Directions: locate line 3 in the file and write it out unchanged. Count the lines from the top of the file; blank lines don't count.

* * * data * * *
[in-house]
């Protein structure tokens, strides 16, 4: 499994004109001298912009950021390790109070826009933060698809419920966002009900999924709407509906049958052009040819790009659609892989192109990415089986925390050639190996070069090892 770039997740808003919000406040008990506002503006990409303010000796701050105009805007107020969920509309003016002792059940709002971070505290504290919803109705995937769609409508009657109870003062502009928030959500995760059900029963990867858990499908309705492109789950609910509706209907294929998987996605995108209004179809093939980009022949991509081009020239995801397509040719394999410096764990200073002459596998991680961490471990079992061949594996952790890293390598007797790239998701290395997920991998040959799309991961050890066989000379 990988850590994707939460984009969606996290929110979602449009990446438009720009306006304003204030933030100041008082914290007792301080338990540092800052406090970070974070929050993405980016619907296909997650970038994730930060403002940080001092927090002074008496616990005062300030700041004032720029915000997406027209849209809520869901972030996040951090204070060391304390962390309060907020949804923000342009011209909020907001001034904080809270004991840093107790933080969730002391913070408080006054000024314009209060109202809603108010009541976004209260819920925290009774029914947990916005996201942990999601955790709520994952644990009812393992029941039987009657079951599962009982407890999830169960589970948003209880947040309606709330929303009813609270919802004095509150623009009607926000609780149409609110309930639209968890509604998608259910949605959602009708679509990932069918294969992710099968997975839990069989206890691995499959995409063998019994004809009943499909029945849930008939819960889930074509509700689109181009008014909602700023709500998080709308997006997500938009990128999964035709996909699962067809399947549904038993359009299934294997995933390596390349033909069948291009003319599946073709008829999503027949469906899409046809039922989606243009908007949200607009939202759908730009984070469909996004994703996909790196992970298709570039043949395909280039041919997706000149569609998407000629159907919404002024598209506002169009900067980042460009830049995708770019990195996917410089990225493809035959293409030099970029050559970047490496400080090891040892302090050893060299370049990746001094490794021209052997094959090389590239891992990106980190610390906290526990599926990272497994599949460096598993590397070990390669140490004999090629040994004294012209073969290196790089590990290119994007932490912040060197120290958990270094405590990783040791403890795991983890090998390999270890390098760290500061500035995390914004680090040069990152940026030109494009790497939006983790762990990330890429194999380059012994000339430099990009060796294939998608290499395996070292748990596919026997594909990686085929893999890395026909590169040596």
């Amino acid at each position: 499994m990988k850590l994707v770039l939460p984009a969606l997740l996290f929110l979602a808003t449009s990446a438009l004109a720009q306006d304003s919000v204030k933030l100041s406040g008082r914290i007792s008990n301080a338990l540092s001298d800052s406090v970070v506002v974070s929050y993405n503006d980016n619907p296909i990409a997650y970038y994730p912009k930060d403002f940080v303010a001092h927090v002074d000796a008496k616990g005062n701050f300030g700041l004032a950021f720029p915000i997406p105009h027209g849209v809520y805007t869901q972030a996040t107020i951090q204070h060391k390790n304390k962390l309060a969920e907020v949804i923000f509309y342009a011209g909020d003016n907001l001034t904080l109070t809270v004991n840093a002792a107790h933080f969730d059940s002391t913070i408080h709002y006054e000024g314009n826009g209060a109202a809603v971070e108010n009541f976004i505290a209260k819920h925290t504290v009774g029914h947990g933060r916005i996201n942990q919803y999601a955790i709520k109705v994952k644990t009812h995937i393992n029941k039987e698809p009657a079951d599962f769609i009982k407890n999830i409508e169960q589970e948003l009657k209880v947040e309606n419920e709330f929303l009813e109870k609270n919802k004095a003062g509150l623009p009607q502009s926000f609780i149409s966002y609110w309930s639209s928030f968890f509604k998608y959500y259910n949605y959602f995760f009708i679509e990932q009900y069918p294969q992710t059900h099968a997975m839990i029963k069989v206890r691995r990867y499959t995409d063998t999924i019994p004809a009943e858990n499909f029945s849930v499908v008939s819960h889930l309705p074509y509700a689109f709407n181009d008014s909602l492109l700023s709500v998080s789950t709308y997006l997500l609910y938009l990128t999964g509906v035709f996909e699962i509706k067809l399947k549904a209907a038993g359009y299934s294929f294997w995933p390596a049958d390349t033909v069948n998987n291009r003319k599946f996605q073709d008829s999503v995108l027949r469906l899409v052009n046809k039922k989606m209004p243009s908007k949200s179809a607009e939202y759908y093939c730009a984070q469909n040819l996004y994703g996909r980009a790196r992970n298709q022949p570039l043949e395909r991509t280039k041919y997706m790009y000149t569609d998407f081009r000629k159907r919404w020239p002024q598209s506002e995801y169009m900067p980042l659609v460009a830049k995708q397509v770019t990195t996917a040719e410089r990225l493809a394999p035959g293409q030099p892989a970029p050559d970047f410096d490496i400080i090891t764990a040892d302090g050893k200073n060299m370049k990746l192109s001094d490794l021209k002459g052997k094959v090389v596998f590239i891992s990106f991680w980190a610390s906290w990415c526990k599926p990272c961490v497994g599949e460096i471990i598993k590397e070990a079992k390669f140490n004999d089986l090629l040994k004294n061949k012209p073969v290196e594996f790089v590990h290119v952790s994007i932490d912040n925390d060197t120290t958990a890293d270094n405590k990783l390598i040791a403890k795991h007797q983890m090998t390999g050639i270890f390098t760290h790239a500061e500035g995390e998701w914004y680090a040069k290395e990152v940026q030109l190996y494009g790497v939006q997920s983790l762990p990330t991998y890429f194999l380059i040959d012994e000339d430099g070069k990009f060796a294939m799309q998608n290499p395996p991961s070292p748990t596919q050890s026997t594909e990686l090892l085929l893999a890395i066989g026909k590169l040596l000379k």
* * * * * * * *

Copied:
């Amino acid at each position: 499994m990988k850590l994707v770039l939460p984009a969606l997740l996290f929110l979602a808003t449009s990446a438009l004109a720009q306006d304003s919000v204030k933030l100041s406040g008082r914290i007792s008990n301080a338990l540092s001298d800052s406090v970070v506002v974070s929050y993405n503006d980016n619907p296909i990409a997650y970038y994730p912009k930060d403002f940080v303010a001092h927090v002074d000796a008496k616990g005062n701050f300030g700041l004032a950021f720029p915000i997406p105009h027209g849209v809520y805007t869901q972030a996040t107020i951090q204070h060391k390790n304390k962390l309060a969920e907020v949804i923000f509309y342009a011209g909020d003016n907001l001034t904080l109070t809270v004991n840093a002792a107790h933080f969730d059940s002391t913070i408080h709002y006054e000024g314009n826009g209060a109202a809603v971070e108010n009541f976004i505290a209260k819920h925290t504290v009774g029914h947990g933060r916005i996201n942990q919803y999601a955790i709520k109705v994952k644990t009812h995937i393992n029941k039987e698809p009657a079951d599962f769609i009982k407890n999830i409508e169960q589970e948003l009657k209880v947040e309606n419920e709330f929303l009813e109870k609270n919802k004095a003062g509150l623009p009607q502009s926000f609780i149409s966002y609110w309930s639209s928030f968890f509604k998608y959500y259910n949605y959602f995760f009708i679509e990932q009900y069918p294969q992710t059900h099968a997975m839990i029963k069989v206890r691995r990867y499959t995409d063998t999924i019994p004809a009943e858990n499909f029945s849930v499908v008939s819960h889930l309705p074509y509700a689109f709407n181009d008014s909602l492109l700023s709500v998080s789950t709308y997006l997500l609910y938009l990128t999964g509906v035709f996909e699962i509706k067809l399947k549904a209907a038993g359009y299934s294929f294997w995933p390596a049958d390349t033909v069948n998987n291009r003319k599946f996605q073709d008829s999503v995108l027949r469906l899409v052009n046809k039922k989606m209004p243009s908007k949200s179809a607009e939202y759908y093939c730009a984070q469909n040819l996004y994703g996909r980009a790196r992970n298709q022949p570039l043949e395909r991509t280039k041919y997706m790009y000149t569609d998407f081009r000629k159907r919404w020239p002024q598209s506002e995801y169009m900067p980042l659609v460009a830049k995708q397509v770019t990195t996917a040719e410089r990225l493809a394999p035959g293409q030099p892989a970029p050559d970047f410096d490496i400080i090891t764990a040892d302090g050893k200073n060299m370049k990746l192109s001094d490794l021209k002459g052997k094959v090389v596998f590239i891992s990106f991680w980190a610390s906290w990415c526990k599926p990272c961490v497994g599949e460096i471990i598993k590397e070990a079992k390669f140490n004999d089986l090629l040994k004294n061949k012209p073969v290196e594996f790089v590990h290119v952790s994007i932490d912040n925390d060197t120290t958990a890293d270094n405590k990783l390598i040791a403890k795991h007797q983890m090998t390999g050639i270890f390098t760290h790239a500061e500035g995390e998701w914004y680090a040069k290395e990152v940026q030109l190996y494009g790497v939006q997920s983790l762990p990330t991998y890429f194999l380059i040959d012994e000339d430099g070069k990009f060796a294939m799309q998608n290499p395996p991961s070292p748990t596919q050890s026997t594909e990686l090892l085929l893999a890395i066989g026909k590169l040596l000379k």